AllBestEssays.com - All Best Essays, Term Papers and Book Report
Search

Misinterpreting the Unreadable: Jack London's "the Chinago"

Essay by   •  August 12, 2011  •  Essay  •  1,069 Words (5 Pages)  •  3,813 Views

Essay Preview: Misinterpreting the Unreadable: Jack London's "the Chinago"

Report this essay
Page 1 of 5

I have to reinforce that misreading does occur, but it does not necessarily have to occur. As the opposition team has said, the story reveals a layered series of misread situations, but I have to argue that it is not related to the inability of characters to interpret their situation. In fact, they have all made a conscious choice to ignore the situation. Intentionally or not, they have chosen to go alone with the mistake that was present with them.I will start off by defining misread, in which to misread something it normally implies someone is misinterpreting something caused by inaccurate reading. However in Cruchot's case, the order was inaccurately written and passed on to him. We cannot accuse him of misreading, as an accident to read it wrongly. In fact, the reading here is very straightforward that involves no interpretation, no mismatch between the signifier and signified. Ah Cho implies only one person being placed in the context without multiple people called the same name. Therefore the written consent is more like an order, and instruction rather than a reading, which refers to a system of signs capable of being combined and connected with other people or object. Therefore we cannot establish the statement that Cruchot is misreading the information that caused Ah Cho's tragedy. In his case, his reading requires no interpretation that is highly important, in some other situation, in order to successful reading. He was simply asked to follow an order: performing his duty in an institutionalized place. It was not a place permitting exceptions for personal awareness of the ambiguities to be found where law and order meet or fail to meet. Nevertheless, it was until later that he himself discovered the mistake, yet this is so does not meant that he has misread the information. The order was miswritten. However through his reflection, we realize that there is an expectation on the part of society that the individuals should simply obey and leave the thinking for their superiors. In other words, the system of institution and orders are presented as absolutes. So individual was asked not to think, or read between the lines. Their duties are not inclusive to derive the mistake from a written order, but intrinsically follow the instructions. After all who was Cruchot to do their thinking for them, when they knew their business best.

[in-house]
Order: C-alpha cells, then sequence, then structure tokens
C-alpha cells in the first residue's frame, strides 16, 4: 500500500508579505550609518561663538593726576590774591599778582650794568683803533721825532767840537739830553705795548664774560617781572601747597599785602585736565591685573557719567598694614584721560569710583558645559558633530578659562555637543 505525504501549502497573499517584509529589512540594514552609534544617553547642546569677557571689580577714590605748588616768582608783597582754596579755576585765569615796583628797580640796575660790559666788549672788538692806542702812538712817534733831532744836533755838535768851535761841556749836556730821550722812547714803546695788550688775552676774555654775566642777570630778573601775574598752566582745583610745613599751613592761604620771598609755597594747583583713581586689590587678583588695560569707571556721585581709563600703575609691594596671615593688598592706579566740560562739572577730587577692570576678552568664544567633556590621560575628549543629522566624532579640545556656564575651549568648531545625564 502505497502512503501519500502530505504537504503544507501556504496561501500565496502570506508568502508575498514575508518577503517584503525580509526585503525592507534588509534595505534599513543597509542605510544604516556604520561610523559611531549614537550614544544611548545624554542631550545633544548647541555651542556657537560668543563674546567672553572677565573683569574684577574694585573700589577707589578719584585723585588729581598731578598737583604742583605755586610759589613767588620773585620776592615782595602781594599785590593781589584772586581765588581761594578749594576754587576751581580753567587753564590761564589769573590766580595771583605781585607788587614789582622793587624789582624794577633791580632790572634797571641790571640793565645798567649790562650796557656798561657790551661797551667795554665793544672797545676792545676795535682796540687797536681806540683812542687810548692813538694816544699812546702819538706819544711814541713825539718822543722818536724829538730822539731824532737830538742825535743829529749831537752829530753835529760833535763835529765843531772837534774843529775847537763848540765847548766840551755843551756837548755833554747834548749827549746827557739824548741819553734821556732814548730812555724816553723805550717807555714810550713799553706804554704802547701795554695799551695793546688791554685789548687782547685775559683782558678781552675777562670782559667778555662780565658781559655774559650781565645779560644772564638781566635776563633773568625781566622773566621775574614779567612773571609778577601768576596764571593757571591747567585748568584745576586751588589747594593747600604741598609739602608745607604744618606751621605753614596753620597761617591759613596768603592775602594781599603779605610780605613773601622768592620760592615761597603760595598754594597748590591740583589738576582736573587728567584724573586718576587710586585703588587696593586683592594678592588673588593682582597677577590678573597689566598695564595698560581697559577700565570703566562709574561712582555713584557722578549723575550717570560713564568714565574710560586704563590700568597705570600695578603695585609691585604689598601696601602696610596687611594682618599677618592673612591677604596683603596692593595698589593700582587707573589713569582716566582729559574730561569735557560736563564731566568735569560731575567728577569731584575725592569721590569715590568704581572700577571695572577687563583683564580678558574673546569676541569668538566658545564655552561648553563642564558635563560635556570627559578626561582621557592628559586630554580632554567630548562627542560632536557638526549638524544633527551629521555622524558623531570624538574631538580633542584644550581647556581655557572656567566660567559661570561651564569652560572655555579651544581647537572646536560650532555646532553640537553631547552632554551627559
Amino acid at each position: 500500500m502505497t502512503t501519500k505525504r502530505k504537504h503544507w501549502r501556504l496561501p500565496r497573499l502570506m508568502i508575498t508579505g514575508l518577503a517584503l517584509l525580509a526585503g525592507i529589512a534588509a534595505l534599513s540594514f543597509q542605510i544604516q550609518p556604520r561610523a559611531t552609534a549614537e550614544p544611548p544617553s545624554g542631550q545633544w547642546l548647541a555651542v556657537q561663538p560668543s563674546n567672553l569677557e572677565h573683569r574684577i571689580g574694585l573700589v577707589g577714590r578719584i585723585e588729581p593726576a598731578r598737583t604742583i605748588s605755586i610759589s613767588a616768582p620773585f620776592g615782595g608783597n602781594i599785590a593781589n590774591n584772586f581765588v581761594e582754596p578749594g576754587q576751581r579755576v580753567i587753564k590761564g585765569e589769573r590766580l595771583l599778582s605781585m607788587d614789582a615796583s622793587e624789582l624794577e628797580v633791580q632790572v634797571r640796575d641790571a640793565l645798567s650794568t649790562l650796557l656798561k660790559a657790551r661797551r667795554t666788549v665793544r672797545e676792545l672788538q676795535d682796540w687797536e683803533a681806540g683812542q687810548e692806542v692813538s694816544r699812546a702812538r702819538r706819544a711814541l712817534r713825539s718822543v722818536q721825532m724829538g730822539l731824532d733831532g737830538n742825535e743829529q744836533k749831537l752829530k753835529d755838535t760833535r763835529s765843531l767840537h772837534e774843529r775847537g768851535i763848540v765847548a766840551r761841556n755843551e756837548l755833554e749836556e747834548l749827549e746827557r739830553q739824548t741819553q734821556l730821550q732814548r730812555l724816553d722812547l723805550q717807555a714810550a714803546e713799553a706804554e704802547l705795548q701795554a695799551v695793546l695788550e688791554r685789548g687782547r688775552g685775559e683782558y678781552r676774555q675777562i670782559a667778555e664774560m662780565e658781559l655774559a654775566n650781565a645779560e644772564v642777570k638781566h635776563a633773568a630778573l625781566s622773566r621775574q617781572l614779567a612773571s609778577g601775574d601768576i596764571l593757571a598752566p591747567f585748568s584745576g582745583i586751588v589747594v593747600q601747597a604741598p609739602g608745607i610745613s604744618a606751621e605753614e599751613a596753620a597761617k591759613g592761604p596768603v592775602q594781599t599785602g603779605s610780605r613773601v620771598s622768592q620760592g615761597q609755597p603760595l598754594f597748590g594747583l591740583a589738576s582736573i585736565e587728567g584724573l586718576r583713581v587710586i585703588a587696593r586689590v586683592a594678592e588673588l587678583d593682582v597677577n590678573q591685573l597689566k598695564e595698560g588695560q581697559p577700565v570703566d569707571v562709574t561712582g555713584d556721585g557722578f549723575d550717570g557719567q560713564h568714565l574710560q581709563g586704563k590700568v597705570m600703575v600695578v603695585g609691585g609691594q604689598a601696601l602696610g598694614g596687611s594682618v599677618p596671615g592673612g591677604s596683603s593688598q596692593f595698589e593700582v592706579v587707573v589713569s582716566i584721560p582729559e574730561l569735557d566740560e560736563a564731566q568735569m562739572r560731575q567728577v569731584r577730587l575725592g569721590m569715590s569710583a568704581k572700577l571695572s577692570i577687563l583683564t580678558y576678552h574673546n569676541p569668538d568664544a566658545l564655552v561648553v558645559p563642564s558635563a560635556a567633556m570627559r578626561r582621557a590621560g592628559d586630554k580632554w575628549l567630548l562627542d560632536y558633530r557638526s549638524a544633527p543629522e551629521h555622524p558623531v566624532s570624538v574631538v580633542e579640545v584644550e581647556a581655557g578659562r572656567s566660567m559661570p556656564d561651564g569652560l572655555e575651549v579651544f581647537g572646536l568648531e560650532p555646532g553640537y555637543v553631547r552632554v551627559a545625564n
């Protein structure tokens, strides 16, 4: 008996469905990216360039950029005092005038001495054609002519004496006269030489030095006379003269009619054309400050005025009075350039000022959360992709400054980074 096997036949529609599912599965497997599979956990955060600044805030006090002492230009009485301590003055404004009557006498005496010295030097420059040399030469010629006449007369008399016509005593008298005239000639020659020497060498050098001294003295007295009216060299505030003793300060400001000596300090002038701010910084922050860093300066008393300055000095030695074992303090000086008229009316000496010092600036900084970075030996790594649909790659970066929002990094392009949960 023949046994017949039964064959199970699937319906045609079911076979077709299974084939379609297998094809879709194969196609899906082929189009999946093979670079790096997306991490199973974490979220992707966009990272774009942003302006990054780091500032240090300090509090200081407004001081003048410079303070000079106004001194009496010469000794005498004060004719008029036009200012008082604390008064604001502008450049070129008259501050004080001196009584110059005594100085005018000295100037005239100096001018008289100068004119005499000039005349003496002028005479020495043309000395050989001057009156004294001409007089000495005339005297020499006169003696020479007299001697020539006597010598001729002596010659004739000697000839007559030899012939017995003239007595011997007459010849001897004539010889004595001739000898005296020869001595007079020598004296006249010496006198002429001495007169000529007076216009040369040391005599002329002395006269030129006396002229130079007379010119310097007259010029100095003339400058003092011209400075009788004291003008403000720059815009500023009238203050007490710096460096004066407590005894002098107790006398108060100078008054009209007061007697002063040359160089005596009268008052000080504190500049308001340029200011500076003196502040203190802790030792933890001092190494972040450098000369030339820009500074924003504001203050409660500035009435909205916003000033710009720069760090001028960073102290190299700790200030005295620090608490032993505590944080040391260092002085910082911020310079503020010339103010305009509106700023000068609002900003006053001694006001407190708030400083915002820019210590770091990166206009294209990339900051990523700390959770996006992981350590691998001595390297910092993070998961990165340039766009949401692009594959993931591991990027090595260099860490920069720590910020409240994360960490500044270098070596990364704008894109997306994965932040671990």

On the other hand, the opposition may argue that the foreignness of Ah Cho's Chinese name has rather caused his own tragedy. This argument hence brought forth the recognition that language barriers could potentially prevent people to convey information effective through written and/or verbal symbols. Seemingly, throughout the story, linguistic alienation is the biggest obstacle that leads to confusion and misreading. However I have to argue that verbal and written language is not the only method for knowing or reading the situation correctly. Even thought to the western people all Chinago looked alike. One face was like another, but through bodily features between tallness and shortness they could differentiate the difference. This differentiation implies that people are capable of mutual awareness.

Possibly, I will suggest that there are other ways in which people can convey an

...

...

Download as:   txt (6.3 Kb)   pdf (87.1 Kb)   docx (11.1 Kb)  
Continue for 4 more pages »
Only available on AllBestEssays.com